December 05, 2010
Telomere Lengthening Rejuvenates Mice
Scientists at the Dana Farber Cancer Institute found that engineering mice to suppress the telomerase enzyme (which makes telomere caps on chromosomes) caused the mice to prematurely age and activating the enzyme in prematurely aged mice caused some of their aging to reverse. But read on for why we can't easily exploit this insight.
Scientists at Dana-Farber Cancer Institute say they have for the first time partially reversed age-related degeneration in mice, resulting in new growth of the brain and testes, improved fertility, and the return of a lost cognitive function.
In a report posted online by the journal Nature in advance of print publication, researchers led by Ronald A. DePinho, MD, said they achieved the milestone in aging science by engineering mice with a controllable telomerase gene. The telomerase enzyme maintains the protective caps called telomeres that shield the ends of chromosomes.
I wasn't going to do a post on this report because it was pretty much along the lines of my expectations. Also, it does not suggest any obvious easy ways to do full body rejuvenation. But since enough people have asked me here's my take:
If we found a way to turn on telomerase to make all our telomeres longer we'd increase the amount of repair done in our bodies. Lengthened telomeres would at least slow and, for a time, partially reverse aging in some parts of the body. That sounds great. But doing this might not cut all cause mortality. Why? Longer telomeres in aged cells will increase our odds of developing and dying from cancer.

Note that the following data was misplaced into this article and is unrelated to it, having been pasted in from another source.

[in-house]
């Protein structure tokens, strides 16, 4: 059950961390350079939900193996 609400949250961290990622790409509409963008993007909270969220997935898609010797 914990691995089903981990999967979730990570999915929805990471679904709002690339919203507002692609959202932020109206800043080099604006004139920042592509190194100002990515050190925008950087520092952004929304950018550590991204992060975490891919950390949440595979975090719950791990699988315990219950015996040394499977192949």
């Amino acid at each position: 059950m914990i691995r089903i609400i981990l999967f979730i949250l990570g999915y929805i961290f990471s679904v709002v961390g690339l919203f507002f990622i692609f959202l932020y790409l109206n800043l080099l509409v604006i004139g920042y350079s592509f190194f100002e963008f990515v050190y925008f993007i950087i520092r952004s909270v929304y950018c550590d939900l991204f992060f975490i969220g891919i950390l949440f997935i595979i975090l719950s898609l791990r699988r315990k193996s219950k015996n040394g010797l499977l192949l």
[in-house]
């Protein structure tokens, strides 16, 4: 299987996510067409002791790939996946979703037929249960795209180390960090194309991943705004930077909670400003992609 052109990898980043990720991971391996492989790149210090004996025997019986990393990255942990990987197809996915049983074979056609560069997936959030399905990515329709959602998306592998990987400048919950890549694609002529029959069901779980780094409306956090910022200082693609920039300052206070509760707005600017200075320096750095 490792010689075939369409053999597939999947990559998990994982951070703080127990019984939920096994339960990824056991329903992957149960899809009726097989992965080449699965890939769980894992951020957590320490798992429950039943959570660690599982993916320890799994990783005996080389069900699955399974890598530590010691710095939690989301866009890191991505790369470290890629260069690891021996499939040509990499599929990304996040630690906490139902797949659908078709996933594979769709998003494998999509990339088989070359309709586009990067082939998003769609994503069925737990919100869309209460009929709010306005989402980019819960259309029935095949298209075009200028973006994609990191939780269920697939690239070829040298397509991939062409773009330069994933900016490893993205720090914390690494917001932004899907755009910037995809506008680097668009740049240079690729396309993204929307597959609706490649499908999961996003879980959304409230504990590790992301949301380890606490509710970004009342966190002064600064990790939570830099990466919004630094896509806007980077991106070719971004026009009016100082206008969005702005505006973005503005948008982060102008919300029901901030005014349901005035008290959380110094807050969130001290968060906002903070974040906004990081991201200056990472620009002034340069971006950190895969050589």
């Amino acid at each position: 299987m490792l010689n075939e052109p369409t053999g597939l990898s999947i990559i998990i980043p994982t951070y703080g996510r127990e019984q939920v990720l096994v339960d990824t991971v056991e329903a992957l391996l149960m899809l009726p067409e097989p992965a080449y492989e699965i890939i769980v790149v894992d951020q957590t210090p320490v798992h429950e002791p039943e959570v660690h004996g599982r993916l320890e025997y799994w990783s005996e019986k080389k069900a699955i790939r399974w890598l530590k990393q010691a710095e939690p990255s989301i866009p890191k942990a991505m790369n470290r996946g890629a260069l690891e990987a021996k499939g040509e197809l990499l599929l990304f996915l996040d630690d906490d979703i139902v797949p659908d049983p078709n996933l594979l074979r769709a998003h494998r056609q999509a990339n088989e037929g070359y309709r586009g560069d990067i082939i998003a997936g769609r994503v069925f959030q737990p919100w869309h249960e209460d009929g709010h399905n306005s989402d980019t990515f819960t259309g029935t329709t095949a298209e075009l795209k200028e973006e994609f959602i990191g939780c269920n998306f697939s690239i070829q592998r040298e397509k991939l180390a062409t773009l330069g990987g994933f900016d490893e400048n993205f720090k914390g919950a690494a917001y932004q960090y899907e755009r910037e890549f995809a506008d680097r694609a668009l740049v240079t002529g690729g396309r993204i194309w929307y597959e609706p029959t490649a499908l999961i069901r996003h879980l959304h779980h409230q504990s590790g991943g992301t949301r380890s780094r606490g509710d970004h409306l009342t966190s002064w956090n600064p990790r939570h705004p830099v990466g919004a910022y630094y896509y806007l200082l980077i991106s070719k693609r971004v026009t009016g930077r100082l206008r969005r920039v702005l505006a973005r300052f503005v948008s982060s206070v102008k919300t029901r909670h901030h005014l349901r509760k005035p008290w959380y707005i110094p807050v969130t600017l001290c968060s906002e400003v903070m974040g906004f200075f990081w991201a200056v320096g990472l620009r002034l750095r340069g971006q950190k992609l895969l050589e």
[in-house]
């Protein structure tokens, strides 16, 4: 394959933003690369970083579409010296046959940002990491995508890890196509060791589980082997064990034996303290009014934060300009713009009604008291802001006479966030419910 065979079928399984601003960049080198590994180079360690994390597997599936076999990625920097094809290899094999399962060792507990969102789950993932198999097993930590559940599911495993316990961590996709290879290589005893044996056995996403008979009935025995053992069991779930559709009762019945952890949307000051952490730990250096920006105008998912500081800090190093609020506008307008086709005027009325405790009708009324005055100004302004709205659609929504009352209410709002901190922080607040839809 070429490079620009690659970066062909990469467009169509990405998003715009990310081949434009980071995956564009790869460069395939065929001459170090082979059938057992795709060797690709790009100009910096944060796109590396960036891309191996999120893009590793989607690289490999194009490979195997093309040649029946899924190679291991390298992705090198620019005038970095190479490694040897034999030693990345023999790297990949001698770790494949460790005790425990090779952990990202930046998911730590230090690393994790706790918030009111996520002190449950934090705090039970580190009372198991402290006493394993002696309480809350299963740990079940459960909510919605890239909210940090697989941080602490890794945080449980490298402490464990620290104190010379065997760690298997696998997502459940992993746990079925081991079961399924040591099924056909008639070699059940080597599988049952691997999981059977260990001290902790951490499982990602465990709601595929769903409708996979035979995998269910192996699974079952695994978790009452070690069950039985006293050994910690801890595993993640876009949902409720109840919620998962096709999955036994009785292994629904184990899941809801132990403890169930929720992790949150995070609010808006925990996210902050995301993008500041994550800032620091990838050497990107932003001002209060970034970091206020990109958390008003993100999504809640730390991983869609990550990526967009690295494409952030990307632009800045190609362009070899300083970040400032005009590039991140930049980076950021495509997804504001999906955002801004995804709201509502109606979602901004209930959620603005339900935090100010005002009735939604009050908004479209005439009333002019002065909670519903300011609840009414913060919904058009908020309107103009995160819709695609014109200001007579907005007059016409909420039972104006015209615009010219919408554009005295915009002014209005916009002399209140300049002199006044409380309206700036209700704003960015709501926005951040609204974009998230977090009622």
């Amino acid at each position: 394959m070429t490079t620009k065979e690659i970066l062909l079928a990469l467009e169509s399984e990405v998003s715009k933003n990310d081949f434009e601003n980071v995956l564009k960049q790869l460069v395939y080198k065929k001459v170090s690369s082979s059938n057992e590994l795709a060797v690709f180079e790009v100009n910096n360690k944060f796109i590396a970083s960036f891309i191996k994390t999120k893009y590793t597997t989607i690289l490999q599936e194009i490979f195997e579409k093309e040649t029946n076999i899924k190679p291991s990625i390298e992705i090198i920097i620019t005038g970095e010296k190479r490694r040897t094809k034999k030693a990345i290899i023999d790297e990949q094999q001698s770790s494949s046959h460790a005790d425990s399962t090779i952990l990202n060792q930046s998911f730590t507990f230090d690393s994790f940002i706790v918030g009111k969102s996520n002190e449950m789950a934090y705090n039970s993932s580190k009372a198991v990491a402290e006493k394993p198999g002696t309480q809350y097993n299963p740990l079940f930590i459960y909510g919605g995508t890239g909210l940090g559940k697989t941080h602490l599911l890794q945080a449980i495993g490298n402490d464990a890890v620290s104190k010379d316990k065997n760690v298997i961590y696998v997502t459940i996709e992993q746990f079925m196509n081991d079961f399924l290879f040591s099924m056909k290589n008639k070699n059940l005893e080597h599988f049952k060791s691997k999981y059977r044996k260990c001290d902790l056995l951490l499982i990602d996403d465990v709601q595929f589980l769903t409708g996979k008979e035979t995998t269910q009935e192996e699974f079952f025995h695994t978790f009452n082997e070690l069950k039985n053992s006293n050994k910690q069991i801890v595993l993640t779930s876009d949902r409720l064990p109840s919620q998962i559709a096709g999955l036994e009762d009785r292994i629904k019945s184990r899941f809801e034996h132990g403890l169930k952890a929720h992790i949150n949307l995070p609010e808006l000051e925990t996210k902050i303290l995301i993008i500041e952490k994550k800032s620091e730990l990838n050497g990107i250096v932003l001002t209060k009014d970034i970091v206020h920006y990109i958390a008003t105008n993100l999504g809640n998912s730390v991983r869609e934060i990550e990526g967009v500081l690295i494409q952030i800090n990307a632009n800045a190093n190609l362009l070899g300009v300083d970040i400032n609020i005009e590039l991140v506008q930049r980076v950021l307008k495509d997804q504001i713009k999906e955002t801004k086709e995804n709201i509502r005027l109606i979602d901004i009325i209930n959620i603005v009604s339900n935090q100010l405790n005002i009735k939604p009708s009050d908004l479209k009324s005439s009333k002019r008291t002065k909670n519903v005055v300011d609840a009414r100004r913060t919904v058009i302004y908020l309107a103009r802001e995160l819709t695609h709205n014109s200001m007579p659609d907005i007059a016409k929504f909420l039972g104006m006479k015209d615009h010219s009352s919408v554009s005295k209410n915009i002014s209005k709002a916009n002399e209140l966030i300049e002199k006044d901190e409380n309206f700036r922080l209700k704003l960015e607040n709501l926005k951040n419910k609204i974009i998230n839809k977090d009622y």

The problem is that telomere shortening is an anti-cancer strategy for the body. Using drugs or gene therapy to lengthen telomeres would enable dormant cancer cells or pre-cancerous cells to grow. Whether the net result would be longer or shorter life would depend on each individual. But probably on average the net result would be shorter life because otherwise we'd already have more active telomerase (since longevity-lengthening mutations would be selected for, all else equals). In other words, our telomeres get shorter as we age in order to stop cancer cells. But their shortening also prevents other cellular division which accelerates aging. So telomere shortening with each division of a cell is a trade-off.
In spite of the cancer risk from longer telomeres I would be more excited by a study that found a way to activate telomerase in human cells in the body. Why? Because some people who have degenerative conditions face such high risks of death from organ failure that for most of them telomere lengthening would cut their death risk from organ failure by more than they'd increase their death risk from cancer. Basically, they face a bigger risk of death from unrepaired failing tissue than they do from cancer. So the trade-off for them comes down on the side of greater benefit from lengthening their telomeres.